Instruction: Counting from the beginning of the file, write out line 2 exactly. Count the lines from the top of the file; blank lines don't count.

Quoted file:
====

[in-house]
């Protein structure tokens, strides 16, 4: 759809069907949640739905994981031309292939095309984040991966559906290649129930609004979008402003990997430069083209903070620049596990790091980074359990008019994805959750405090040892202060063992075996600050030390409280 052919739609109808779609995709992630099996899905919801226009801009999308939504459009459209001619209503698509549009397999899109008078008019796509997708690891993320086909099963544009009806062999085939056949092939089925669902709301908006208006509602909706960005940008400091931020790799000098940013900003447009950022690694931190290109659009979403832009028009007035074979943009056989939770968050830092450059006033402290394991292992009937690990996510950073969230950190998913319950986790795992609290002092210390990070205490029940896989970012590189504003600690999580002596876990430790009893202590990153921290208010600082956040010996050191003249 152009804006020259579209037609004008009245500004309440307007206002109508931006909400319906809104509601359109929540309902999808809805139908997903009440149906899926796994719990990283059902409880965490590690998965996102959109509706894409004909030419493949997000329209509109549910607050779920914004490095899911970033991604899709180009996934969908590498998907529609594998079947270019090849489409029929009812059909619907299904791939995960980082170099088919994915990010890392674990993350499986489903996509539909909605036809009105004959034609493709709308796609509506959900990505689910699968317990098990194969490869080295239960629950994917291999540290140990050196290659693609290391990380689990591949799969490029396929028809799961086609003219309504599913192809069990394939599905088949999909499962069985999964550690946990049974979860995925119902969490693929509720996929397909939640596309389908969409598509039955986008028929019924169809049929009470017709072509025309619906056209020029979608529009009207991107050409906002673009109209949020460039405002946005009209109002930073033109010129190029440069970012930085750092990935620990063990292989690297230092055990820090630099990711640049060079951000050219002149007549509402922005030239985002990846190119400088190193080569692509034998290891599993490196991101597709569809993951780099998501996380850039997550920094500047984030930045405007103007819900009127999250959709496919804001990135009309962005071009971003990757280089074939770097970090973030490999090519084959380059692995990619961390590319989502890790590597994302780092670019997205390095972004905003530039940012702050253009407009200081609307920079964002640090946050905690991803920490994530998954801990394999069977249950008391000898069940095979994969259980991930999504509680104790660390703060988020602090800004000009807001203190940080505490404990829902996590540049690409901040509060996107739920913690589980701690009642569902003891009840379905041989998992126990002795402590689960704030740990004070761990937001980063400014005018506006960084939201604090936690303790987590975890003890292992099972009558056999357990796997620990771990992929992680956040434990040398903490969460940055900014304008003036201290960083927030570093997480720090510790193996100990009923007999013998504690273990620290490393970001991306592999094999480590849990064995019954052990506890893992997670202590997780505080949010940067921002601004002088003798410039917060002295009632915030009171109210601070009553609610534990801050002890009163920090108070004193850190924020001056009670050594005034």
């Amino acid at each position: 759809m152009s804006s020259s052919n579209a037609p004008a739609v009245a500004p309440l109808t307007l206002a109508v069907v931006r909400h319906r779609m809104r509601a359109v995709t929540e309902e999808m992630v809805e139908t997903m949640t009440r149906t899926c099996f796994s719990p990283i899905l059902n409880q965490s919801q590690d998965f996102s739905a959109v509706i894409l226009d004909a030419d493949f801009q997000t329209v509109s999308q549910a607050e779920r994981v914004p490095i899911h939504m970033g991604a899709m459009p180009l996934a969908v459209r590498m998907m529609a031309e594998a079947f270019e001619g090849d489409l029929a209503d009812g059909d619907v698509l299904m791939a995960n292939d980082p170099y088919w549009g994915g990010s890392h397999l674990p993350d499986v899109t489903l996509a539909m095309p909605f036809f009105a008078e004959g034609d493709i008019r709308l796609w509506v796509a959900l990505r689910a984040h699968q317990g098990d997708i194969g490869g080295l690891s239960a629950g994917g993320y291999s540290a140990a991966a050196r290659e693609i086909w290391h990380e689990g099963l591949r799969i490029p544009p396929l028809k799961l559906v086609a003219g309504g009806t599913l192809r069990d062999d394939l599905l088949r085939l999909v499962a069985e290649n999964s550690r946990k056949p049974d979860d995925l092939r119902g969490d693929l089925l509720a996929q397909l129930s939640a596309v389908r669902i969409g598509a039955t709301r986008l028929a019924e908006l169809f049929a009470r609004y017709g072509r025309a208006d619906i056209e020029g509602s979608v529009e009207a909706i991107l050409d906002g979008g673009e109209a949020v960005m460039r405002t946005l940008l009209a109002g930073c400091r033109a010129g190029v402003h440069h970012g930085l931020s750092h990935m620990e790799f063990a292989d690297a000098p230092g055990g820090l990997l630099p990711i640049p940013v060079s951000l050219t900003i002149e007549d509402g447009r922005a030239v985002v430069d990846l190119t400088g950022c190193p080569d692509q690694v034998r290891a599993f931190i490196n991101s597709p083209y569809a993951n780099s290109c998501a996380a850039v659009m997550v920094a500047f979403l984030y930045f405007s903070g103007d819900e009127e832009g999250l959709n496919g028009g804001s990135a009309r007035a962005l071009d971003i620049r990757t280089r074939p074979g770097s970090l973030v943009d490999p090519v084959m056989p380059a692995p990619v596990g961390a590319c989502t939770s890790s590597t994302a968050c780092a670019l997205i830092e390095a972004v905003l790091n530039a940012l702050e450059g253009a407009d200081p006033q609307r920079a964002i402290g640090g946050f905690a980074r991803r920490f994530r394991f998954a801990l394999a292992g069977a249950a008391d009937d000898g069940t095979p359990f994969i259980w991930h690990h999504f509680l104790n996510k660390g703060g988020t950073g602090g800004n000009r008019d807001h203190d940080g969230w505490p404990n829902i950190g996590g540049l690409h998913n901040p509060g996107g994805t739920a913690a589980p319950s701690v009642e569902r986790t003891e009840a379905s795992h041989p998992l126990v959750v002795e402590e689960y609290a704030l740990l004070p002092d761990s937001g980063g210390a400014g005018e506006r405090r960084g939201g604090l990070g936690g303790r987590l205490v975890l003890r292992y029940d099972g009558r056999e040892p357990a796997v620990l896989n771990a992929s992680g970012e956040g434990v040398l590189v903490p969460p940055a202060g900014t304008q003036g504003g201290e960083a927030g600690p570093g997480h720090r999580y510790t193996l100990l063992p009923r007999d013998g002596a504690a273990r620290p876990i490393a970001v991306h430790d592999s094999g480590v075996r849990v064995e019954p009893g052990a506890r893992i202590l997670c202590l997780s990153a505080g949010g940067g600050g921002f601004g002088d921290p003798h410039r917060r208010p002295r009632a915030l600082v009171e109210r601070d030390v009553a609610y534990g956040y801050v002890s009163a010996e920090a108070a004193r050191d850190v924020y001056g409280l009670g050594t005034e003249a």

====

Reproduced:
């Protein structure tokens, strides 16, 4: 759809069907949640739905994981031309292939095309984040991966559906290649129930609004979008402003990997430069083209903070620049596990790091980074359990008019994805959750405090040892202060063992075996600050030390409280 052919739609109808779609995709992630099996899905919801226009801009999308939504459009459209001619209503698509549009397999899109008078008019796509997708690891993320086909099963544009009806062999085939056949092939089925669902709301908006208006509602909706960005940008400091931020790799000098940013900003447009950022690694931190290109659009979403832009028009007035074979943009056989939770968050830092450059006033402290394991292992009937690990996510950073969230950190998913319950986790795992609290002092210390990070205490029940896989970012590189504003600690999580002596876990430790009893202590990153921290208010600082956040010996050191003249 152009804006020259579209037609004008009245500004309440307007206002109508931006909400319906809104509601359109929540309902999808809805139908997903009440149906899926796994719990990283059902409880965490590690998965996102959109509706894409004909030419493949997000329209509109549910607050779920914004490095899911970033991604899709180009996934969908590498998907529609594998079947270019090849489409029929009812059909619907299904791939995960980082170099088919994915990010890392674990993350499986489903996509539909909605036809009105004959034609493709709308796609509506959900990505689910699968317990098990194969490869080295239960629950994917291999540290140990050196290659693609290391990380689990591949799969490029396929028809799961086609003219309504599913192809069990394939599905088949999909499962069985999964550690946990049974979860995925119902969490693929509720996929397909939640596309389908969409598509039955986008028929019924169809049929009470017709072509025309619906056209020029979608529009009207991107050409906002673009109209949020460039405002946005009209109002930073033109010129190029440069970012930085750092990935620990063990292989690297230092055990820090630099990711640049060079951000050219002149007549509402922005030239985002990846190119400088190193080569692509034998290891599993490196991101597709569809993951780099998501996380850039997550920094500047984030930045405007103007819900009127999250959709496919804001990135009309962005071009971003990757280089074939770097970090973030490999090519084959380059692995990619961390590319989502890790590597994302780092670019997205390095972004905003530039940012702050253009407009200081609307920079964002640090946050905690991803920490994530998954801990394999069977249950008391000898069940095979994969259980991930999504509680104790660390703060988020602090800004000009807001203190940080505490404990829902996590540049690409901040509060996107739920913690589980701690009642569902003891009840379905041989998992126990002795402590689960704030740990004070761990937001980063400014005018506006960084939201604090936690303790987590975890003890292992099972009558056999357990796997620990771990992929992680956040434990040398903490969460940055900014304008003036201290960083927030570093997480720090510790193996100990009923007999013998504690273990620290490393970001991306592999094999480590849990064995019954052990506890893992997670202590997780505080949010940067921002601004002088003798410039917060002295009632915030009171109210601070009553609610534990801050002890009163920090108070004193850190924020001056009670050594005034």